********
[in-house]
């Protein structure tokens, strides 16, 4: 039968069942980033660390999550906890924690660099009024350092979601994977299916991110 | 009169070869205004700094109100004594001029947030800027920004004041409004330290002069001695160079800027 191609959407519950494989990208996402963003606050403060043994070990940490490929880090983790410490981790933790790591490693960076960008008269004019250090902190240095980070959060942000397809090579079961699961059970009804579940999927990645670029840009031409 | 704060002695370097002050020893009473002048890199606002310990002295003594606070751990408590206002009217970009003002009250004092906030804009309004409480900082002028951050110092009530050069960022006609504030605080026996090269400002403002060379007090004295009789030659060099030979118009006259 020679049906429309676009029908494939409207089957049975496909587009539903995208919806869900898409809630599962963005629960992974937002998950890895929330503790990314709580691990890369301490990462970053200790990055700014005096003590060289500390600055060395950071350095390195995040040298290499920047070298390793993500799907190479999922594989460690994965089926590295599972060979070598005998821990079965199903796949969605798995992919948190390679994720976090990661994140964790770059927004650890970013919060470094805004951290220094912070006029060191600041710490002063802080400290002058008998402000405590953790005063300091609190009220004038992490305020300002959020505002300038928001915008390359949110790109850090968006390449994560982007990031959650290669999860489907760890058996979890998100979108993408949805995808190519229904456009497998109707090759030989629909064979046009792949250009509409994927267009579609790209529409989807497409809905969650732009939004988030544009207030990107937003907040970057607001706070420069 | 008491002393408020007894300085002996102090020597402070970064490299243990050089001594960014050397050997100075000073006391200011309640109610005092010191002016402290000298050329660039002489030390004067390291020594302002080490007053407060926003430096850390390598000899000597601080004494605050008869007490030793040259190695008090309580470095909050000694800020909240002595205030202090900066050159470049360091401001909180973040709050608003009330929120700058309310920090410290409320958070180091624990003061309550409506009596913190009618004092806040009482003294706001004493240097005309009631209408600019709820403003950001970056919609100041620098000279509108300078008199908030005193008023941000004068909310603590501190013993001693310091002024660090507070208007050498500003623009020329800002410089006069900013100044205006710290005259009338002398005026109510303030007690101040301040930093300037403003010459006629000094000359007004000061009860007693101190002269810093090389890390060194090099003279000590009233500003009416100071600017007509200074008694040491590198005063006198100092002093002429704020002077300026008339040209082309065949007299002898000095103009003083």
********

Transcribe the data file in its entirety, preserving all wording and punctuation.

[in-house]
């Protein structure tokens, strides 16, 4: 039968069942980033660390999550906890924690660099009024350092979601994977299916991110 | 009169070869205004700094109100004594001029947030800027920004004041409004330290002069001695160079800027 191609959407519950494989990208996402963003606050403060043994070990940490490929880090983790410490981790933790790591490693960076960008008269004019250090902190240095980070959060942000397809090579079961699961059970009804579940999927990645670029840009031409 | 704060002695370097002050020893009473002048890199606002310990002295003594606070751990408590206002009217970009003002009250004092906030804009309004409480900082002028951050110092009530050069960022006609504030605080026996090269400002403002060379007090004295009789030659060099030979118009006259 020679049906429309676009029908494939409207089957049975496909587009539903995208919806869900898409809630599962963005629960992974937002998950890895929330503790990314709580691990890369301490990462970053200790990055700014005096003590060289500390600055060395950071350095390195995040040298290499920047070298390793993500799907190479999922594989460690994965089926590295599972060979070598005998821990079965199903796949969605798995992919948190390679994720976090990661994140964790770059927004650890970013919060470094805004951290220094912070006029060191600041710490002063802080400290002058008998402000405590953790005063300091609190009220004038992490305020300002959020505002300038928001915008390359949110790109850090968006390449994560982007990031959650290669999860489907760890058996979890998100979108993408949805995808190519229904456009497998109707090759030989629909064979046009792949250009509409994927267009579609790209529409989807497409809905969650732009939004988030544009207030990107937003907040970057607001706070420069 | 008491002393408020007894300085002996102090020597402070970064490299243990050089001594960014050397050997100075000073006391200011309640109610005092010191002016402290000298050329660039002489030390004067390291020594302002080490007053407060926003430096850390390598000899000597601080004494605050008869007490030793040259190695008090309580470095909050000694800020909240002595205030202090900066050159470049360091401001909180973040709050608003009330929120700058309310920090410290409320958070180091624990003061309550409506009596913190009618004092806040009482003294706001004493240097005309009631209408600019709820403003950001970056919609100041620098000279509108300078008199908030005193008023941000004068909310603590501190013993001693310091002024660090507070208007050498500003623009020329800002410089006069900013100044205006710290005259009338002398005026109510303030007690101040301040930093300037403003010459006629000094000359007004000061009860007693101190002269810093090389890390060194090099003279000590009233500003009416100071600017007509200074008694040491590198005063006198100092002093002429704020002077300026008339040209082309065949007299002898000095103009003083």